Although cardboard fiberboard boxes offer an excellent solution for air freight shipments, they can be vulnerable to crushing—especially if you leave large pockets of air around your goods.

After all, although air freight subjects your shipments to less handling than ocean freight, some impact may occur along the way. Most often, this happens as your package is transferred from truck to plane and back again. Proper packing that eliminates air pockets will reduce the possibility of damage.

One place you shouldn’t skimp is the tape! One of the most common culprits behind shipping problems is poor tape application, which can cause your shipment to pop open in transit. Make sure all the seams are sealed—and remember that one strip is rarely enough when you’re sealing an opening.


Best Practice:

Surround your goods with lightweight materials like packing peanuts and bubble wrap to pack your box full. This will also help protect your items from any bumps from handling along the way.

5. . . . But Don’t Over-Pack

Weight is an important factor in the cost of your air freight shipment. The International Air Transport Association’s (IATA) regulations require shipping companies to measure the volume and weight of each shipment. Your cost is based on whichever one is greater. So it’s in your best interest to keep your shipments as light as possible.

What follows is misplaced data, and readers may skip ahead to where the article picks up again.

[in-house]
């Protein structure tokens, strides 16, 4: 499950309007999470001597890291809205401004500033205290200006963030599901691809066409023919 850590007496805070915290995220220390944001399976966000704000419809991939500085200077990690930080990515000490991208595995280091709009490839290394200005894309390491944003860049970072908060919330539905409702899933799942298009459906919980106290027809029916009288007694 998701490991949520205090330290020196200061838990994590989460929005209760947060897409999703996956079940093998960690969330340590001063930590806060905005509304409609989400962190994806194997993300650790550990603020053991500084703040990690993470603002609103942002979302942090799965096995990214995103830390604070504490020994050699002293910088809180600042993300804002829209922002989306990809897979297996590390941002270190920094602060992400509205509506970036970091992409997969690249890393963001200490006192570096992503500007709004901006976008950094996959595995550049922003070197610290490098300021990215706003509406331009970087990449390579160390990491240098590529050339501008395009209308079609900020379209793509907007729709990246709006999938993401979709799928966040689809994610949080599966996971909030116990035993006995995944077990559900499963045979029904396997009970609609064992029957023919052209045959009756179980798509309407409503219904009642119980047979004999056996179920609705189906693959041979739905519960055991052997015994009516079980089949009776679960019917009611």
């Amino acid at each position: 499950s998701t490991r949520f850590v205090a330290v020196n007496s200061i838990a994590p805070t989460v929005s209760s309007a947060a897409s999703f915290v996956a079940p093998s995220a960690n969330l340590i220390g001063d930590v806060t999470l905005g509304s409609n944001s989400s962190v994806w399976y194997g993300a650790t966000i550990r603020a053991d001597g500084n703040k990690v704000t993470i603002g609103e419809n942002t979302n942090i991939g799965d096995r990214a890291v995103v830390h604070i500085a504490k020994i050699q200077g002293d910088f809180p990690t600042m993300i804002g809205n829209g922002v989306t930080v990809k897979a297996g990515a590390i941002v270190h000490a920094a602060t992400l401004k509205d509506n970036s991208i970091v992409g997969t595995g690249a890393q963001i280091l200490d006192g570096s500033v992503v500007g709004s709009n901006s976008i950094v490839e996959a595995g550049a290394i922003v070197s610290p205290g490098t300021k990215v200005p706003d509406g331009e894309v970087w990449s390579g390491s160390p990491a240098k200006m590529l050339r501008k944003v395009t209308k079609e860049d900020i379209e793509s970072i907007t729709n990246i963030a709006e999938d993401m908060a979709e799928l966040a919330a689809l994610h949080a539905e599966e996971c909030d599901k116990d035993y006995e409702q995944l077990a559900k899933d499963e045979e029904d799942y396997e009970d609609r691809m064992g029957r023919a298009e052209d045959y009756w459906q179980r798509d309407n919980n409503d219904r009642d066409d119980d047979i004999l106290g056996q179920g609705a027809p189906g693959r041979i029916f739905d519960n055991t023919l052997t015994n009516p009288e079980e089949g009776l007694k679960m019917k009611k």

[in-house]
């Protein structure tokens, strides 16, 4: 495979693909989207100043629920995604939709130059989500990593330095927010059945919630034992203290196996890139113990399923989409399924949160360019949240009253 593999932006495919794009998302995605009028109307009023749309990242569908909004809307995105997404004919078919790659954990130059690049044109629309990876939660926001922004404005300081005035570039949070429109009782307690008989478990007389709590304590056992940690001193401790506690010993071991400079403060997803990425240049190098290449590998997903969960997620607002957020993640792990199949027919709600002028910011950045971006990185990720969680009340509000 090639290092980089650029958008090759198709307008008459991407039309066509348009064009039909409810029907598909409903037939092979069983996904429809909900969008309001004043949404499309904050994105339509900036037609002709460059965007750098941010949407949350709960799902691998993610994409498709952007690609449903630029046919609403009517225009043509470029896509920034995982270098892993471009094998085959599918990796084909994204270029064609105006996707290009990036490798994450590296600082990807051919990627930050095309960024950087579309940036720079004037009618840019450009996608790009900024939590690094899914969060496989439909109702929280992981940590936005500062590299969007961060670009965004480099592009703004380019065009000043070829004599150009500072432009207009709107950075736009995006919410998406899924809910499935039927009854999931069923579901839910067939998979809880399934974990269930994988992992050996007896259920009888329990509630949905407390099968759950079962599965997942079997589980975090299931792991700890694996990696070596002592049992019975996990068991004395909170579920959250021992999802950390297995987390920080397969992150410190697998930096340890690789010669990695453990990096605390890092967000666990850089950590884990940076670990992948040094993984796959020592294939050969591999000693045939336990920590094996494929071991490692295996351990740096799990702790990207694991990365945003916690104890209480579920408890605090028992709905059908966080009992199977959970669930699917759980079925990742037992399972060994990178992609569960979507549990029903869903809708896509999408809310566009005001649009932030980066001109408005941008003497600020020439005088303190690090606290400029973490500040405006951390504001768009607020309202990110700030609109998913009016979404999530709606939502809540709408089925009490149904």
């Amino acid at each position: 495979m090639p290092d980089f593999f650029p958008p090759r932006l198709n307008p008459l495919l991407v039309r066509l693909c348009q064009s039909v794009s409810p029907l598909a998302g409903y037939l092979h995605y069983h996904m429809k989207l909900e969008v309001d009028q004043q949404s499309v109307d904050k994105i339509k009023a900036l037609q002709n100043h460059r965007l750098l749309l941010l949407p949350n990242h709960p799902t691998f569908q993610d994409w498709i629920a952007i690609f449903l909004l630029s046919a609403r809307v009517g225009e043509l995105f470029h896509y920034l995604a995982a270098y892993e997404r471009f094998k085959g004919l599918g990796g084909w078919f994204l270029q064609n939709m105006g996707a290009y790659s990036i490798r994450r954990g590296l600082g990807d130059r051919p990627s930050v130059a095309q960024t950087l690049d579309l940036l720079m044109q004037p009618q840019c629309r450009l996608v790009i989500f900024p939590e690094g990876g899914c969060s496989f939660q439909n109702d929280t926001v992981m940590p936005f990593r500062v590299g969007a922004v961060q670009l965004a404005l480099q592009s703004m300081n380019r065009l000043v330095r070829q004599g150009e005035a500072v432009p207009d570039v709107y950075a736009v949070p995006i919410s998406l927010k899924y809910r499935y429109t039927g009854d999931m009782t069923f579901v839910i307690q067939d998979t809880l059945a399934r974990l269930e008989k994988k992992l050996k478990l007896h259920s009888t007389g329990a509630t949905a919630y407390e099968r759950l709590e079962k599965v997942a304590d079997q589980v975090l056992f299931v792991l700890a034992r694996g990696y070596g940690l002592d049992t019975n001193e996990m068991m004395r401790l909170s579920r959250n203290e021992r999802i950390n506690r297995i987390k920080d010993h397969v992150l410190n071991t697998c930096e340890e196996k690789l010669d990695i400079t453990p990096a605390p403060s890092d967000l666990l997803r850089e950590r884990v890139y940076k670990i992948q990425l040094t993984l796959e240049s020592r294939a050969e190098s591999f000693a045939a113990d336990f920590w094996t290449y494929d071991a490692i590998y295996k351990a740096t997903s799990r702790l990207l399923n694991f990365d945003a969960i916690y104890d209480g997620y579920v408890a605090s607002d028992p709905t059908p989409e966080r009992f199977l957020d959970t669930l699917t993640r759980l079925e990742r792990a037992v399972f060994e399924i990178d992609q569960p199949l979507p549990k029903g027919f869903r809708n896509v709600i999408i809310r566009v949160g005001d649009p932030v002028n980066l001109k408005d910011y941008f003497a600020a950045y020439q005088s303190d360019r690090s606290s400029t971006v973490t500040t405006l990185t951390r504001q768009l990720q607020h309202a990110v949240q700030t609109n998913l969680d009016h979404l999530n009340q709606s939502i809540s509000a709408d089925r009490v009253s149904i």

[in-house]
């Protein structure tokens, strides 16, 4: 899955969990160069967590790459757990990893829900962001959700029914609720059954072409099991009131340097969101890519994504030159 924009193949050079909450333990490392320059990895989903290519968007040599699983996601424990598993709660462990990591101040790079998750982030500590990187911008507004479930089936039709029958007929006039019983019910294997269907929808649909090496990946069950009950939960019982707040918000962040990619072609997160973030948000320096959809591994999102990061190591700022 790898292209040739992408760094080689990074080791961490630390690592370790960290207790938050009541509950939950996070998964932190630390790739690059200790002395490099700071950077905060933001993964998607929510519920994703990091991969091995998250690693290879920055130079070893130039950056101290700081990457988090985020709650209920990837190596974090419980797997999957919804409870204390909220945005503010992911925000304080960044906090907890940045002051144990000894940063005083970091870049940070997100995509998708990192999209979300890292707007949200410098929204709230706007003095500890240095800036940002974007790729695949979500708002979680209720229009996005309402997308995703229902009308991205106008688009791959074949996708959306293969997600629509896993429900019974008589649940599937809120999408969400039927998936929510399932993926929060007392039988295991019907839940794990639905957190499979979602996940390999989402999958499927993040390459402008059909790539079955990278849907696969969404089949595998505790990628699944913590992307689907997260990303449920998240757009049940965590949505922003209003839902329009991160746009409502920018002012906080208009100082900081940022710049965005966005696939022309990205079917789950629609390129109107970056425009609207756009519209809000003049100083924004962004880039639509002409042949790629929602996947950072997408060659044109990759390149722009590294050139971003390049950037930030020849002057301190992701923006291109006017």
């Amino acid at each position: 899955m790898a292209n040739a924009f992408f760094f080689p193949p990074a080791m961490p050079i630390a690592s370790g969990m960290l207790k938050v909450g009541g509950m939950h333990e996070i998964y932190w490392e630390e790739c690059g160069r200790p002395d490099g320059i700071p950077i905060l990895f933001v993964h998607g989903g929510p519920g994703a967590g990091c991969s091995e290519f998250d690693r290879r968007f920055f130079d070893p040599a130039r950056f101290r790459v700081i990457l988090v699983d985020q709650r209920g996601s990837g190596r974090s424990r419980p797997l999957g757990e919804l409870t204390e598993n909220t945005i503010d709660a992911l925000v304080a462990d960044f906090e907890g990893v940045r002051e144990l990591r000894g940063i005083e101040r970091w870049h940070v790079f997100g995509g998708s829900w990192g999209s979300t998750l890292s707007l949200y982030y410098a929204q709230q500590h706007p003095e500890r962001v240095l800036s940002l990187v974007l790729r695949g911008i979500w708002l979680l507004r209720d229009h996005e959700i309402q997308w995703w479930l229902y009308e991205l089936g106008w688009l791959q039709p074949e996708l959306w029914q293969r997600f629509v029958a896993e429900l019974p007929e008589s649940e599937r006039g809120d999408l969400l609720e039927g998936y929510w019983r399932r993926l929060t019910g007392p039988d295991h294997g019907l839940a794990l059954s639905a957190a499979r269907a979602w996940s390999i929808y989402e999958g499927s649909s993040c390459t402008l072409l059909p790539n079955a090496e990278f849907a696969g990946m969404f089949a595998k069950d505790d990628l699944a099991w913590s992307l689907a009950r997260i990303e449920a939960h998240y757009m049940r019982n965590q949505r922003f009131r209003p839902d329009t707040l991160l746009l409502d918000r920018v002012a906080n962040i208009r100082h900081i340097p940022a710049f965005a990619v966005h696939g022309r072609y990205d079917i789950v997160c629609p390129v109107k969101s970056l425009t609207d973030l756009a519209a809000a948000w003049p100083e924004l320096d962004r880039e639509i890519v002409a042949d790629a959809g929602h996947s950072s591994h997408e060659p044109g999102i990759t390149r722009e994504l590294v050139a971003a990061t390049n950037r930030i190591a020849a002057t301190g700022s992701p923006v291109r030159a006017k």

As a result, although you want to protect your shipment with packing materials, you don’t want to overdo it. Otherwise, you could end up costing yourself in the end. Something simple like flexible paper or air pillow films will keep your goods safe without tipping the scales.


Best Practice:

While you’re preparing your shipment, use only as much material as you need to fill the box and protect your shipment.

6. Consider the Size

One additional advantage air freight offers over ocean freight is the opportunity to access landlocked areas that are far from ports. However, you also have to keep in mind that some of the airports may not accommodate wide-body aircraft. As a result, the size of your shipment may be restricted.


Best Practice:

If you have a large shipment, make sure you talk with your agent to understand the maximum size that can be accommodated. From there, you’ll have all the information you need to plan—and pack—accordingly.

Leverage the Air Freight Advantage

With fast shipping times, less handling and highly predictable arrival times, air freight can offer your company a powerful alternative to ocean freight. By utilizing these advantages to move goods where they need to go quickly, you can offer your customers access to the products they want—when they need them.

Plus, by following these six best practices, you’ll position yourself perfectly to get the maximum benefits that air freight has to offer.

Have more questions? Don’t hesitate to reach out to our experts. They’d be happy to help you understand the shipping method that’s right for your business.